Applied Materials Inc., the largest supplier of semiconductor-manufacturing equipment, forecast fiscal second-quarter sales growth of as much as 10 percent as memory chipmakers boost spending on factory upgrades.
Revenue in the current period will rise 3 percent to 10 percent from the prior quarter, the Santa Clara, California-based company said in a statement yesterday, indicating a range of $2.26 billion to $2.41 billion. Profit before certain costs will be 25 cents to 29 cents a share. On average, analysts projected sales of $2.32 billion and profit of 27 cents, according to data compiled by Bloomberg.
Demand is increasing from companies that make semiconductors used to store data in mobile phones and from made-to-order chipmakers, or foundries, Chief Executive Officer Gary Dickerson said. A growing list of companies will spend more to keep up on new techniques required to stay competitive in producing chips used in mobile devices, he also said.
“We think there’ll be stronger spend at some of the other foundry customers,” said Dickerson in a phone interview. “If these companies don’t make these investments, they are going to continue to lose share.”
The shares of Applied Materials rose 5.4 percent to $18.87 at the close in New York. The stock has climbed 6.7 percent so far this year.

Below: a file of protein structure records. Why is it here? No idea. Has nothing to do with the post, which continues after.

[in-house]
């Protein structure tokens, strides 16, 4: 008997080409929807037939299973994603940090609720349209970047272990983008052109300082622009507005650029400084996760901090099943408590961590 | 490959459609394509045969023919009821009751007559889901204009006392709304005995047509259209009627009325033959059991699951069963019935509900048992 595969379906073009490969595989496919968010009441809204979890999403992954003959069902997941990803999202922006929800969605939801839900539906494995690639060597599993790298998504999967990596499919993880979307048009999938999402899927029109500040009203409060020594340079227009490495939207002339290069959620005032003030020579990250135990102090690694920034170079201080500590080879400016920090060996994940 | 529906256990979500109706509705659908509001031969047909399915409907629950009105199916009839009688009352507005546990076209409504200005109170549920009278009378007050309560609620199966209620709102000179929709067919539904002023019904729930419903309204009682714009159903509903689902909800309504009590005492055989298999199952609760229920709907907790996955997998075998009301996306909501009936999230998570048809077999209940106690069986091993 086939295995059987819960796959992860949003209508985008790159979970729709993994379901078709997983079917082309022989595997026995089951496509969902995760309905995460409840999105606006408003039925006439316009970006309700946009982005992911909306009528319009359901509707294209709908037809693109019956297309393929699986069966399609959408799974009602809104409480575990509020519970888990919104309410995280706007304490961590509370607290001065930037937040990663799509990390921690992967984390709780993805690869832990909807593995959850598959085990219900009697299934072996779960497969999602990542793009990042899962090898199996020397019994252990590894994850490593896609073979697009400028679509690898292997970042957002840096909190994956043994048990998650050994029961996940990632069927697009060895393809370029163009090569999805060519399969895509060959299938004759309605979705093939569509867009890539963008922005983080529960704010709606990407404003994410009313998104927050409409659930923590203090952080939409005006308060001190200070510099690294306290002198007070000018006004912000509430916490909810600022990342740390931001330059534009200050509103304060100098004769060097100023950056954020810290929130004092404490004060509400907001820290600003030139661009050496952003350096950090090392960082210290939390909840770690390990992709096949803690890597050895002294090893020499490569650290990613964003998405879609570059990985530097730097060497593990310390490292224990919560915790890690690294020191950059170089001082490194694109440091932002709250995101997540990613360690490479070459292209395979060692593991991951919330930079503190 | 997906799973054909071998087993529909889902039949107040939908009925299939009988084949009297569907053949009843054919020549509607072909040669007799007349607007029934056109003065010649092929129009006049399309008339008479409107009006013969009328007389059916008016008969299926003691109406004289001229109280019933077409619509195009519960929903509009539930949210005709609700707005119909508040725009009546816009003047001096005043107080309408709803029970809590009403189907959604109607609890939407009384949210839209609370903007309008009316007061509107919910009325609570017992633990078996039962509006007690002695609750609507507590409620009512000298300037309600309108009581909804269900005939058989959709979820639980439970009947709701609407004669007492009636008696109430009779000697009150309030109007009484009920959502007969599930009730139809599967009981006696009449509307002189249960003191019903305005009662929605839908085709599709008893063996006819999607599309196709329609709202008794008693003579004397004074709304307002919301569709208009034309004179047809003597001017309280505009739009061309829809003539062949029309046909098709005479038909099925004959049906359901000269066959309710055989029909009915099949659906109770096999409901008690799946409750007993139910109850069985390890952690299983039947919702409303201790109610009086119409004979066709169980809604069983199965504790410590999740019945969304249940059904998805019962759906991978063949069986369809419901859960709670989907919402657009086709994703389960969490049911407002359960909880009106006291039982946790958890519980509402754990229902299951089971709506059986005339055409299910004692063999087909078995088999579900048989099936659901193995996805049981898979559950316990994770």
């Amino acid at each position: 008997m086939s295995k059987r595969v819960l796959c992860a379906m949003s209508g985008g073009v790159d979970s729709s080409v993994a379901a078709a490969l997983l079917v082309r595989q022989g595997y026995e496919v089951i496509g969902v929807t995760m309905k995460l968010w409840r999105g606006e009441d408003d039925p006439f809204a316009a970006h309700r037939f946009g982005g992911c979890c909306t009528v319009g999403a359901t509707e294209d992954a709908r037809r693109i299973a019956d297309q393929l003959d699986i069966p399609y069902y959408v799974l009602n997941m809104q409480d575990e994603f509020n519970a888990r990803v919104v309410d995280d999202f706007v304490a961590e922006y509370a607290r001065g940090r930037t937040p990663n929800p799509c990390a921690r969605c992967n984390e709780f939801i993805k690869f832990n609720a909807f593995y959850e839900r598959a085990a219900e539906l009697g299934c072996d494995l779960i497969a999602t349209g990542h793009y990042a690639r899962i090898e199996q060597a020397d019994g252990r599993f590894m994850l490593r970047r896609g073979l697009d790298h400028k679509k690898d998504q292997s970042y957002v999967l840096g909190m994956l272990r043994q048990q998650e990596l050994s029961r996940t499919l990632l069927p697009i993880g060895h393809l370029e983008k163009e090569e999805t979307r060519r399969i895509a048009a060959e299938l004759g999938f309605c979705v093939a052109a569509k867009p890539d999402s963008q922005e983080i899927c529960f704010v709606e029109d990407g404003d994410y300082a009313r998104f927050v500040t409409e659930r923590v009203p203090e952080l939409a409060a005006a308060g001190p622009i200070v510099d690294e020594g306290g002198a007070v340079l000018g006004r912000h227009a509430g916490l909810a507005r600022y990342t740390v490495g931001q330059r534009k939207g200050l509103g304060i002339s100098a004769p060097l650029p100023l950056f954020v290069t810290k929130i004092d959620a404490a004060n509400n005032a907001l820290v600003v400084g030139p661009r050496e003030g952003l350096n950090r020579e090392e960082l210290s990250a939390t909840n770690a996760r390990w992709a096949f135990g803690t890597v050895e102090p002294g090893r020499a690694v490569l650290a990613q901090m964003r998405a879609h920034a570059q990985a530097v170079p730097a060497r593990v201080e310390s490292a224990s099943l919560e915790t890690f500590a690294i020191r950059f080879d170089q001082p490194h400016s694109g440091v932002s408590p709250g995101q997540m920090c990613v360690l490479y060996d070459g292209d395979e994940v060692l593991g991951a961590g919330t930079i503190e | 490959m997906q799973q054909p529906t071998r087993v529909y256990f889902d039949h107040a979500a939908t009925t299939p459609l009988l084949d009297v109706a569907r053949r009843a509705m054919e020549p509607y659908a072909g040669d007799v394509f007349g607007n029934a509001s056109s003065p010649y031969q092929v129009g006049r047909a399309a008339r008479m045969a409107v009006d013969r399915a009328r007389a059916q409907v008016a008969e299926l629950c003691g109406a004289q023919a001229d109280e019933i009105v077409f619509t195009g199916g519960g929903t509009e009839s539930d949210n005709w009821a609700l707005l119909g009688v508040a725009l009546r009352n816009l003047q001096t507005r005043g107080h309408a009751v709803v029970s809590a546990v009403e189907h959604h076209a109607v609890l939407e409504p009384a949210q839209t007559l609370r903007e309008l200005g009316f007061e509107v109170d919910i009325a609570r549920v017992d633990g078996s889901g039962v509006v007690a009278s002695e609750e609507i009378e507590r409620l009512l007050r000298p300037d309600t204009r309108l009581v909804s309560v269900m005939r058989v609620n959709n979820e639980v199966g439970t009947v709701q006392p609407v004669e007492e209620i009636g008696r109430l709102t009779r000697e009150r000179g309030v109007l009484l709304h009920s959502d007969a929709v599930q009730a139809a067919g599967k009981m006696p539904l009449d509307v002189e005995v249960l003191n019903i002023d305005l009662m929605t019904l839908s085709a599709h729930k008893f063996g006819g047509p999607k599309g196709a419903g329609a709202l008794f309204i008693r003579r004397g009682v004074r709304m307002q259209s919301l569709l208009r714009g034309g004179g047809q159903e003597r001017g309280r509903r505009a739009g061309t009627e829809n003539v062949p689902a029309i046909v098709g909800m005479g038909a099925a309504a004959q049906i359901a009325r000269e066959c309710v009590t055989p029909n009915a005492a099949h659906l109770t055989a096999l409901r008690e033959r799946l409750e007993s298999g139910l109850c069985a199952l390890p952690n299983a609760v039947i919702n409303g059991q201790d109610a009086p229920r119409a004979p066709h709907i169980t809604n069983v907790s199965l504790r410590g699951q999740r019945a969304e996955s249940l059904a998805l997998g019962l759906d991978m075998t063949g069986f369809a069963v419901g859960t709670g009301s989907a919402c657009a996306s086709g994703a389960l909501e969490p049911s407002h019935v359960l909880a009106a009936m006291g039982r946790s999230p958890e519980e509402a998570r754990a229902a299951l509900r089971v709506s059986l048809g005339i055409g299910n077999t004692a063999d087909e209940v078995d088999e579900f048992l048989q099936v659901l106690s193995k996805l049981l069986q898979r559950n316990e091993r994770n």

Net income in the first quarter, which ended on Jan. 26, rose to $253 million, or 21 cents a share, from $34 million, or 3 cents, a year earlier, the company said. Revenue climbed 39 percent to $2.19 billion, topping the average analyst estimate of $2.13 billion, according to data compiled by Bloomberg.
Orders in the period rose 9 percent from the preceding three months to $2.29 billion, the company said. Applied Materials maintained its prediction for a 10 percent to 20 percent increase in the total chip-equipment market in 2014.
Analysts and investors track Applied’s earnings and forecasts as an indication of its customers’ confidence in future demand across the electronics industry.
Applied Materials is seeking to capture more market share after agreeing to buy Tokyo Electron Ltd. last year for $9.39 billion in stock. That agreement followed the acquisition of Varian Semiconductor Equipment Associates Inc. in 2011. The Tokyo Electron deal should receive approval from regulators after the middle of the year, Dickerson said.